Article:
If you've mastered the basics of crochet with the help of our first blog post, it's time to move on to the next stitch. Here we'll teach you how to do a half treble (known as 'half double' in the US), a treble (known as double crochet in the US) and two different kinds of decrease. Follow our illustrations or watch our helpful videos!Read More >
Once you have mastered the basic stitches, the world of crochet is your oyster. Start with the simple slip and chain stitches, then move on to double crochet, half trebles, trebles, double trebles and onward. Sometimes you'll be working a whole project in the same stitch, whereas other makes might involve combining stitches to create a particular pattern or shape. Don't forget that UK and US stitch abbreviations are different. The patterns on this website are written using UK abbreviations.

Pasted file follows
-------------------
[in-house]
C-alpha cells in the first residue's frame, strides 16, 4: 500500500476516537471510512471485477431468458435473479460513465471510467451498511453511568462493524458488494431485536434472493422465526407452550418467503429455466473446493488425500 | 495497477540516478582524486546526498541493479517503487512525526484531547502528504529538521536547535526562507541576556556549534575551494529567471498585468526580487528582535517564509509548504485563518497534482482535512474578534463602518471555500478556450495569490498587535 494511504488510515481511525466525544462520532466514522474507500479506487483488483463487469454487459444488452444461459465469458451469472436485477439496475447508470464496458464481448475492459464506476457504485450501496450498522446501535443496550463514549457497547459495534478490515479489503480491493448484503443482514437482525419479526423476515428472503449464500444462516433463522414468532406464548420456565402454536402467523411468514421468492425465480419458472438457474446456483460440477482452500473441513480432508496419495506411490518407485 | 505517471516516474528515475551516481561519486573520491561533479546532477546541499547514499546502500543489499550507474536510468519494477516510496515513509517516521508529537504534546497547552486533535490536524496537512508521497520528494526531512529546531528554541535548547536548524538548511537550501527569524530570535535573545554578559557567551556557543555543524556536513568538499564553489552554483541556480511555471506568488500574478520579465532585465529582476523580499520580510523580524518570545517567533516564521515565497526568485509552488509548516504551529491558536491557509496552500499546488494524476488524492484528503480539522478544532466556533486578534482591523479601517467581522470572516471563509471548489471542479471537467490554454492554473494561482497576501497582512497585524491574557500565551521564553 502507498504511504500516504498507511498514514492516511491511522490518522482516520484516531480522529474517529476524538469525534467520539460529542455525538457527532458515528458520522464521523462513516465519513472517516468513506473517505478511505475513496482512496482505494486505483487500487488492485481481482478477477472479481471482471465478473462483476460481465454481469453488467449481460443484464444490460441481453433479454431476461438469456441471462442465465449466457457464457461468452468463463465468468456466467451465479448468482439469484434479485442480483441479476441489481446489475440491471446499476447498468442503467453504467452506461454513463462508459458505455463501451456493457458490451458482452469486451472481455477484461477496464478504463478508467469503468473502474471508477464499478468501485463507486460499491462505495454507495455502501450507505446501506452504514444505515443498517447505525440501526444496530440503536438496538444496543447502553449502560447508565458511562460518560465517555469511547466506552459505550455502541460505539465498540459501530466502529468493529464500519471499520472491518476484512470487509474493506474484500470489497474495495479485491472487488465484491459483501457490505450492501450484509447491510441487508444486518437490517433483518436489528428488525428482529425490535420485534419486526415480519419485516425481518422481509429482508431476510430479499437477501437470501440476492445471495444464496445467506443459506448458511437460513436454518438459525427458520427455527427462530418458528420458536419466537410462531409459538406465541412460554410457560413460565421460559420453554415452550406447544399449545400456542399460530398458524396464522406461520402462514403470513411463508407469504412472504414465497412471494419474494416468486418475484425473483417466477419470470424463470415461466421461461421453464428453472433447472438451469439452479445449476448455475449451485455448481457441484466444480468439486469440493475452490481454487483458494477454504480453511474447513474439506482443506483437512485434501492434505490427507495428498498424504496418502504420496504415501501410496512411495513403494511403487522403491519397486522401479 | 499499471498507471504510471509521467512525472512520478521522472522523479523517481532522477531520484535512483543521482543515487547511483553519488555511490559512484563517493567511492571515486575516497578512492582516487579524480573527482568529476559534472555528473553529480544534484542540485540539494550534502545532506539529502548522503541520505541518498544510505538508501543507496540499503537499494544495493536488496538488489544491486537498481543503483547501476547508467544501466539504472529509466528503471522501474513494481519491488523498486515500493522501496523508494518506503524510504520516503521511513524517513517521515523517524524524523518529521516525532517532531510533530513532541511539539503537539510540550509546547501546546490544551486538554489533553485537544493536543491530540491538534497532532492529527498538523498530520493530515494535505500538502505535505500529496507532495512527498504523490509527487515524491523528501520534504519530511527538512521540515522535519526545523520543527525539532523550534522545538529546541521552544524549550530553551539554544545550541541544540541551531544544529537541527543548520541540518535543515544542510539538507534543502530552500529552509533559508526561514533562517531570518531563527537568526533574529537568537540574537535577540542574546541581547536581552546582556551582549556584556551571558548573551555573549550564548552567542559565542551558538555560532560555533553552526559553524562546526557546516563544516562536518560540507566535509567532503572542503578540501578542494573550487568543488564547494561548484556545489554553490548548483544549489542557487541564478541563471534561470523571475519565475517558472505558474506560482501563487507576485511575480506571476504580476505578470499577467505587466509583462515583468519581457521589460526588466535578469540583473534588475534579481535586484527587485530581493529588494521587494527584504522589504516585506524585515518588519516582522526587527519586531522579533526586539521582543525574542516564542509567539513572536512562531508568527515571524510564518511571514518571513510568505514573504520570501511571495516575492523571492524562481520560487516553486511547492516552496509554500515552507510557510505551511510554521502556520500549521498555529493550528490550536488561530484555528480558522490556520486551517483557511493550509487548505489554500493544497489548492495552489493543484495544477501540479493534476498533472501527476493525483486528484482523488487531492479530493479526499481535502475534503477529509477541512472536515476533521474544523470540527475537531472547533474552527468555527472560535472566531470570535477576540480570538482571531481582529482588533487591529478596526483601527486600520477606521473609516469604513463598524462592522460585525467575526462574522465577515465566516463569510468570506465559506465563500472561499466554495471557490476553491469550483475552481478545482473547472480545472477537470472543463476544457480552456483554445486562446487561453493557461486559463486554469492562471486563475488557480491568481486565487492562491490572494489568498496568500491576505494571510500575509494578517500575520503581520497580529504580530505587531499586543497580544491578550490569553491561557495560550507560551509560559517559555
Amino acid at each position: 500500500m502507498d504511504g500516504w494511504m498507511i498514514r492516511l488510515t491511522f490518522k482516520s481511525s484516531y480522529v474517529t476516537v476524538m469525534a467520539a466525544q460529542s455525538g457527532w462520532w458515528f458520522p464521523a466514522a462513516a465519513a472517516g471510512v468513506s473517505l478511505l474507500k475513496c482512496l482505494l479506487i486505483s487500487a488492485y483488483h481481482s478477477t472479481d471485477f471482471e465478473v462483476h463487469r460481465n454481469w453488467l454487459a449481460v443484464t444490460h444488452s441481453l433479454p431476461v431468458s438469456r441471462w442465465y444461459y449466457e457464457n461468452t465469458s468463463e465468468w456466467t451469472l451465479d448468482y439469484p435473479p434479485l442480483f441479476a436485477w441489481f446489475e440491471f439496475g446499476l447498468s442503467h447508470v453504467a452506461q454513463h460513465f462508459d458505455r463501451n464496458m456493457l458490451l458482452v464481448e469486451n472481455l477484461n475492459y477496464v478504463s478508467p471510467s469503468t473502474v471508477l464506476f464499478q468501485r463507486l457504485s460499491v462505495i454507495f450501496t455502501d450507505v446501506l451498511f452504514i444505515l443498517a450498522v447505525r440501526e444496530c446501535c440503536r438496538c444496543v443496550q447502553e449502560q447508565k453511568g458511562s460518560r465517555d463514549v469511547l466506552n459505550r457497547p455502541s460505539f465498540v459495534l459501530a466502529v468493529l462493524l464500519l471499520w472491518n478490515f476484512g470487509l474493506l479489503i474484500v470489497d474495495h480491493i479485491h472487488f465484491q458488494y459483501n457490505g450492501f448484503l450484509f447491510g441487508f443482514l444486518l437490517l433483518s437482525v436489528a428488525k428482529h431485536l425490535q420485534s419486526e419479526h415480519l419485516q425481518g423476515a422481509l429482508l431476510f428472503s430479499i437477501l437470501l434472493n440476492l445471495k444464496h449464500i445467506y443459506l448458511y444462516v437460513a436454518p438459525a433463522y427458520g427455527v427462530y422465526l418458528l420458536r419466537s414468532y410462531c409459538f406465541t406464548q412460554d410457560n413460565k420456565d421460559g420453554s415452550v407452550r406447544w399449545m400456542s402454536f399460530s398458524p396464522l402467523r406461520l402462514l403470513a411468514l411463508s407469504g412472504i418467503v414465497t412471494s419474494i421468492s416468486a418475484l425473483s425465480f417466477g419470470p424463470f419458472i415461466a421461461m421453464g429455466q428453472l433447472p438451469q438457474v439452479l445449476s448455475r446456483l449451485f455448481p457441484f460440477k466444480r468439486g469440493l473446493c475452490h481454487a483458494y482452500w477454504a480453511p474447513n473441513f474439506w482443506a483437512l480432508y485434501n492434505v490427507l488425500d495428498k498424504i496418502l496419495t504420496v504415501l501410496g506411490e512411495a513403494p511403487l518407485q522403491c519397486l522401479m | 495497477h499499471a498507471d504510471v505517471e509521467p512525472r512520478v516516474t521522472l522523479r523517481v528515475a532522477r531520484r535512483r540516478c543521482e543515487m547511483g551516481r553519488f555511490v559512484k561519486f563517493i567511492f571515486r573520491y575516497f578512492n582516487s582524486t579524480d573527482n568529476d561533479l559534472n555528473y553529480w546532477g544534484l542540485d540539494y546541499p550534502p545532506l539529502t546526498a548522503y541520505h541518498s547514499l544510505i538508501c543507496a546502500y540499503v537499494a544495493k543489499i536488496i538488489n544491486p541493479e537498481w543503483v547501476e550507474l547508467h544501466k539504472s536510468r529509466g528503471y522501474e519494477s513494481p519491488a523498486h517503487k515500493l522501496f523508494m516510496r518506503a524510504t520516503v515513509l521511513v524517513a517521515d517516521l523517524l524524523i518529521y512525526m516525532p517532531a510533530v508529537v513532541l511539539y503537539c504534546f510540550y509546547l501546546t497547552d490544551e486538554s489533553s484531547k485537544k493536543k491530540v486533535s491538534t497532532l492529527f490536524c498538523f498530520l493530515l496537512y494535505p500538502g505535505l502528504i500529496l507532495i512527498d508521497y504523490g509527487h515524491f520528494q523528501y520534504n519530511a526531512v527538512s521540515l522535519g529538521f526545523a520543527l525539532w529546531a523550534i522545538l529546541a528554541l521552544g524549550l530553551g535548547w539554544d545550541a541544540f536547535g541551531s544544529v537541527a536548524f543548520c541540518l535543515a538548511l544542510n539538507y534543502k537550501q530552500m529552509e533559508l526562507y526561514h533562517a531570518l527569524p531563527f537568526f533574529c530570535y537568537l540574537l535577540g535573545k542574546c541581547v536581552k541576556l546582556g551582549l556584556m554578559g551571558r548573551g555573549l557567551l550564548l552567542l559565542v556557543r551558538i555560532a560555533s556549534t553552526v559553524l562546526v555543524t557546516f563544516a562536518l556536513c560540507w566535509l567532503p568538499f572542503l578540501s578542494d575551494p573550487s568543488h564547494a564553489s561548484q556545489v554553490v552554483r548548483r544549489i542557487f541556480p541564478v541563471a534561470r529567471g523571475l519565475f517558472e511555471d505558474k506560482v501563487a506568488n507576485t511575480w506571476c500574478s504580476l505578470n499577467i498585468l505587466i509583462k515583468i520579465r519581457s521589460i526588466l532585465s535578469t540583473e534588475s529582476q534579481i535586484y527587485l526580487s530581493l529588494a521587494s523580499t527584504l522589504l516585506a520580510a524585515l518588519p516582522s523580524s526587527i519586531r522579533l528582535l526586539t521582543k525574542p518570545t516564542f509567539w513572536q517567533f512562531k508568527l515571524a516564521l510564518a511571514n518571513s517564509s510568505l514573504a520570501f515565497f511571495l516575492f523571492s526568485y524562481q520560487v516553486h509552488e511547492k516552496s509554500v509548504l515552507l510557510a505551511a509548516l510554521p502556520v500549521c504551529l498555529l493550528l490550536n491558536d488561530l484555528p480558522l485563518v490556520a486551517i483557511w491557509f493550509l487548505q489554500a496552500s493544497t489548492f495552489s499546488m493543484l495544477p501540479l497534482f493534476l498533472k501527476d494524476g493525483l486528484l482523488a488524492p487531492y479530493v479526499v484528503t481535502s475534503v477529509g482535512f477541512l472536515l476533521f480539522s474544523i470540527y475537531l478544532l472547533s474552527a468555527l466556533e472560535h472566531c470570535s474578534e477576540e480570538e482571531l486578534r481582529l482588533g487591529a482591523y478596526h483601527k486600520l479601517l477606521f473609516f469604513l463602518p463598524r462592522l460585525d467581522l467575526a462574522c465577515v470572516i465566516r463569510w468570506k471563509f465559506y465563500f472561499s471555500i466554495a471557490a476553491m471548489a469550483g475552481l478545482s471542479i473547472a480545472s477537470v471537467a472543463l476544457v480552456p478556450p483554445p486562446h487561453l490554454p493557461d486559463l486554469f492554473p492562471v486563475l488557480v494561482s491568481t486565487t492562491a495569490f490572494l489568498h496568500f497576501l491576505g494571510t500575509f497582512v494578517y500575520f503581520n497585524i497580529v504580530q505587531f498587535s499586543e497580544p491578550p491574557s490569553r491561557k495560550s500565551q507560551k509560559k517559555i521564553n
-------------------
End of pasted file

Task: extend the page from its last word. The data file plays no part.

Crochet Abbreviations Conversions
Use this handy table to convert UK crochet terms to US crochet terms, or Vice Versa.
This month's gift: Eight-ball yarn kit with needles and hook
Tunisian crochet creates a fabric that looks almost woven or knitted. In contrast to traditional crochet, all your stitches are held on a long hook which is great for maintaining tension. This method is actually much closer to knitting; the fabric produced is quite dense rather than lacy and the reverse side of the basic fabric even looks like knitting! As with both knitting and crochet, there are many different Tunisian stitch patterns. In this tutorial we will show you...Read More >
Get started on your crochet journey with our handy how-to guide! We'll teach you how to do a slip knot, a chain, a magic ring and double crochet. Follow our illustrations or learn by watching our videos. Once you've mastered the basics, learn about more advanced crochet stitches with our second blog post here.Read More >